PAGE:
Where did this nonsense come from?
The intention behind being “one step ahead” is a good one – to encourage you to get moving, to stop waiting until everything is perfect before you get going.
But let’s be clear. One step ahead is a slippery slope to business failure.
What if you slip? What if you “lead” your people down a dead end road? You have no opportunity to recover safely, secure your footing, and keep moving forward.
Chances are good, you’ll lose their respect, their trust, and their business – probably forever.
What if one of your own is more ambitious, more clever, or just plain smarter than you? What if they have a faster pace than you?
Yes, it’s true you’ll probably lose them as a client, but as I’ve witnessed at least two times in each of the past 4 years, those people not only surpass you, they strip you of the very clients that were travelling with you (much like that voice from the middle of the maze pack).
I have a friend who likes to remind me that as I’m standing here, pointing ahead to where I want to be, there are people behind me, pointing to where I already am standing. On one hand, it makes for great potential to lead and make big bucks. It also comes with a responsibility: to think things through before you try to pass along your “once off success” as a roadmap to riches.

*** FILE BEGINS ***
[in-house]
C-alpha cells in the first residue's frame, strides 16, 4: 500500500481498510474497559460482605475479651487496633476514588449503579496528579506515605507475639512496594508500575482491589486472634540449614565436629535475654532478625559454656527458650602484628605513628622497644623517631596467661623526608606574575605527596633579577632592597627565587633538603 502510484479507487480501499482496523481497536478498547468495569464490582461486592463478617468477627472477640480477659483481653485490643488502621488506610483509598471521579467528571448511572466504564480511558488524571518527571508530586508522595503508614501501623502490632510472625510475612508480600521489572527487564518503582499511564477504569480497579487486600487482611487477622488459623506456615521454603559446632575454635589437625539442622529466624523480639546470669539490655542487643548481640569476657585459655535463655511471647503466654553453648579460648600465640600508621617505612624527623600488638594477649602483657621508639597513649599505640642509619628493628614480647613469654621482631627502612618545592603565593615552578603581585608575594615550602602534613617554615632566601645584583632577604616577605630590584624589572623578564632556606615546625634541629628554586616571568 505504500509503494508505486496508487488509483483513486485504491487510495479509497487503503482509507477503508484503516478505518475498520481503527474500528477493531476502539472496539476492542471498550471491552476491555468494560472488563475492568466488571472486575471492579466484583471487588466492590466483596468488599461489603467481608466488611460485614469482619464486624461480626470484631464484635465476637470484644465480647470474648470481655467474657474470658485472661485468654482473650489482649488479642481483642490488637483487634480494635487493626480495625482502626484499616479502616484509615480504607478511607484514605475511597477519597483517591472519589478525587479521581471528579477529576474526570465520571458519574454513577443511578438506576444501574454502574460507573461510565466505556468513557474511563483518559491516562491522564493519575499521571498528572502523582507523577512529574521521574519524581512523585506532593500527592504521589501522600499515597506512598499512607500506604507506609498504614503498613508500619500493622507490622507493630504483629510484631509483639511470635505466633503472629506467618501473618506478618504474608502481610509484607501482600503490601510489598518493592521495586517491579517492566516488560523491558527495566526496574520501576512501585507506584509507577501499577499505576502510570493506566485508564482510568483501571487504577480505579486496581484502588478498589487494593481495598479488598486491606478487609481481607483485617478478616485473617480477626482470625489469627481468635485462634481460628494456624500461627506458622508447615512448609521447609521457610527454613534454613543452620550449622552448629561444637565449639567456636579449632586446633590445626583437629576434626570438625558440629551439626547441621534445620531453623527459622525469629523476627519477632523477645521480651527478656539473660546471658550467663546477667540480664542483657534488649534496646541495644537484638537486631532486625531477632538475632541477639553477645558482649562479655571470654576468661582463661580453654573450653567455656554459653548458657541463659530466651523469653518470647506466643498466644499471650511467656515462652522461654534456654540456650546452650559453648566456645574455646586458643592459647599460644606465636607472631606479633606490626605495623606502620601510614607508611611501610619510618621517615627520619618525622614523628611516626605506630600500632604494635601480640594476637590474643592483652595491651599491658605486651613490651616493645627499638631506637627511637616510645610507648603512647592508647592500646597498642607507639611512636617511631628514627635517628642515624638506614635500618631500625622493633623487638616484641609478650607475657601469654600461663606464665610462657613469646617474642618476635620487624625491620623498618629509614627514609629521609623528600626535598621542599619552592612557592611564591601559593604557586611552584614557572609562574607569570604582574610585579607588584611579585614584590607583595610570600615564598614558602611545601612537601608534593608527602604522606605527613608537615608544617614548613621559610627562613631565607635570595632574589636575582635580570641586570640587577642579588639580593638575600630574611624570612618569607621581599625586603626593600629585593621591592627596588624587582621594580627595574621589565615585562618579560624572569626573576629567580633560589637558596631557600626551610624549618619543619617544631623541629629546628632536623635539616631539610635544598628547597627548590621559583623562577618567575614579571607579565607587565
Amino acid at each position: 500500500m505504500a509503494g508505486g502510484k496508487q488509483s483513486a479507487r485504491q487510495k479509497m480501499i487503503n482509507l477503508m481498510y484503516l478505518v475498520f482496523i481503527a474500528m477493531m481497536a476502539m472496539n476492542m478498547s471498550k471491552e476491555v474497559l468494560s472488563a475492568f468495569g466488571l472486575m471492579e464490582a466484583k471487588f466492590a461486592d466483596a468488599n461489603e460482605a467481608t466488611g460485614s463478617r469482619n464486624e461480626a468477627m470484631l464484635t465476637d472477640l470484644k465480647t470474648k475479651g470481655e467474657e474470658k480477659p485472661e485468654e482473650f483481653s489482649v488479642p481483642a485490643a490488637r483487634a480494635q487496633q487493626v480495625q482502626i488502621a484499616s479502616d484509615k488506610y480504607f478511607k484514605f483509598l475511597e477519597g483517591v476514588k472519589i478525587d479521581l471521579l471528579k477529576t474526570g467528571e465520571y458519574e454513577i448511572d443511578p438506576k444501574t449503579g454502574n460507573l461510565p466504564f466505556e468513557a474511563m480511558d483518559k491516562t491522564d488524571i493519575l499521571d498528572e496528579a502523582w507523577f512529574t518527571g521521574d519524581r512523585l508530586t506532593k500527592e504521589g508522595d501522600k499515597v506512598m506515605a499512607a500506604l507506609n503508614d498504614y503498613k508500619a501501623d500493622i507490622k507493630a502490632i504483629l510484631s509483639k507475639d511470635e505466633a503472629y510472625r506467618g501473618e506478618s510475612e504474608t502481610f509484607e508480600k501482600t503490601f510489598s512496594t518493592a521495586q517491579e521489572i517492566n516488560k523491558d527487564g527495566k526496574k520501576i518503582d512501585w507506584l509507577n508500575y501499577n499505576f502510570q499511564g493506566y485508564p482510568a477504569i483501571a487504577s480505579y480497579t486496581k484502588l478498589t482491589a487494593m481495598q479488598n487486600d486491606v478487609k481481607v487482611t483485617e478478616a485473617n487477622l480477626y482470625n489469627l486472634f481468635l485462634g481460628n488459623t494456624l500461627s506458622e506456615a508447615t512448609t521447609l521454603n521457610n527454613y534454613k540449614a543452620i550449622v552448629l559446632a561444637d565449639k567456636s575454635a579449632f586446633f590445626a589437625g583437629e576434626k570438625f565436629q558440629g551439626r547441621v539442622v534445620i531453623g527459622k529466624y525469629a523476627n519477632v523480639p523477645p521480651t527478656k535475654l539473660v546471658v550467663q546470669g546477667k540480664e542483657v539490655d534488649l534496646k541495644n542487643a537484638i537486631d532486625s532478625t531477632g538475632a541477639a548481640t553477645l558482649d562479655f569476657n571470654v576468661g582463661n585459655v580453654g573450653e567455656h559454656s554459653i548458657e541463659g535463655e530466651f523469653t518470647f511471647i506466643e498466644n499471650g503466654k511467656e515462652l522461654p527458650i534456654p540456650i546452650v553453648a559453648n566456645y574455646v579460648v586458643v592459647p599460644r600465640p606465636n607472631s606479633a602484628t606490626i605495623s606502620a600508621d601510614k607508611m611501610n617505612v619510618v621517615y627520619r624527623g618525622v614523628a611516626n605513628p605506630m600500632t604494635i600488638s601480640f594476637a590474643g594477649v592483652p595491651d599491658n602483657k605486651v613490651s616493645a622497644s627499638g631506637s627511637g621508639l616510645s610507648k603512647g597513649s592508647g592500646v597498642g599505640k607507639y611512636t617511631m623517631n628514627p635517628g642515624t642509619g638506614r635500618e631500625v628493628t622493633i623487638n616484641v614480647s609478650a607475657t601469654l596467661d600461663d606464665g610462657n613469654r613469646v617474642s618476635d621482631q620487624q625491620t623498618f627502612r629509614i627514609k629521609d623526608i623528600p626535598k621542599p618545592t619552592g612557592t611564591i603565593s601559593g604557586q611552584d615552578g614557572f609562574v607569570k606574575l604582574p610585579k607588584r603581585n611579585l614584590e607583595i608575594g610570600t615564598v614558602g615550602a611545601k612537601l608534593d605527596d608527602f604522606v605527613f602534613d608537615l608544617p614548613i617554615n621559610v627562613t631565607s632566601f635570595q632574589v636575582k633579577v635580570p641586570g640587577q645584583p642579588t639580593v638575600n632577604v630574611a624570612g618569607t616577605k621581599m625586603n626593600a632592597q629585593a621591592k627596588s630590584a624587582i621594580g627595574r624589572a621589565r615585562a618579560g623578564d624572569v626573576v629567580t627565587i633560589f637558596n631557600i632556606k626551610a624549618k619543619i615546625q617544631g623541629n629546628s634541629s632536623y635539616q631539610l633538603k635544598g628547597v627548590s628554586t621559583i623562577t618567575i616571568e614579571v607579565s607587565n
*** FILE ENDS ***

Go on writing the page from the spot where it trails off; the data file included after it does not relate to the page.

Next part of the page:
Think of it this way: would you rather follow someone inside the maze who’s only one or two steps ahead of you, or someone that’s already made it through the maze and knows the traps, corners, and has, essentially, debugged the system?
Yeah, me too.
When I launched Home Party Solution, it was only after months of trial and error in my own business. I was my own guinea pig. I developed a process that works, shared it with my own team first, shared it with friends, then launched the website and the book. The system had a lot of testing behind it before I ever charge people a dime for it. I even joined multiple companies to test my theories in other product lines. I don’t believe in being irresponsible with other people’s dreams.
Les McKeown launched (and helped launch) scores of businesses, and continued testing and tweaking his Predictable Success model before he unleashed it on the world.
And let’s not forget the countless hours Michael Jordan spent honing his craft to make the NBA – after he was cut from teams in his school days.
Yes, when you hit a dead end, you can regroup, you can stage a comeback, you can be bigger, and better than before. But if you’re taking people with you on that journey, you’ve got to be careful what you’re promising along the way.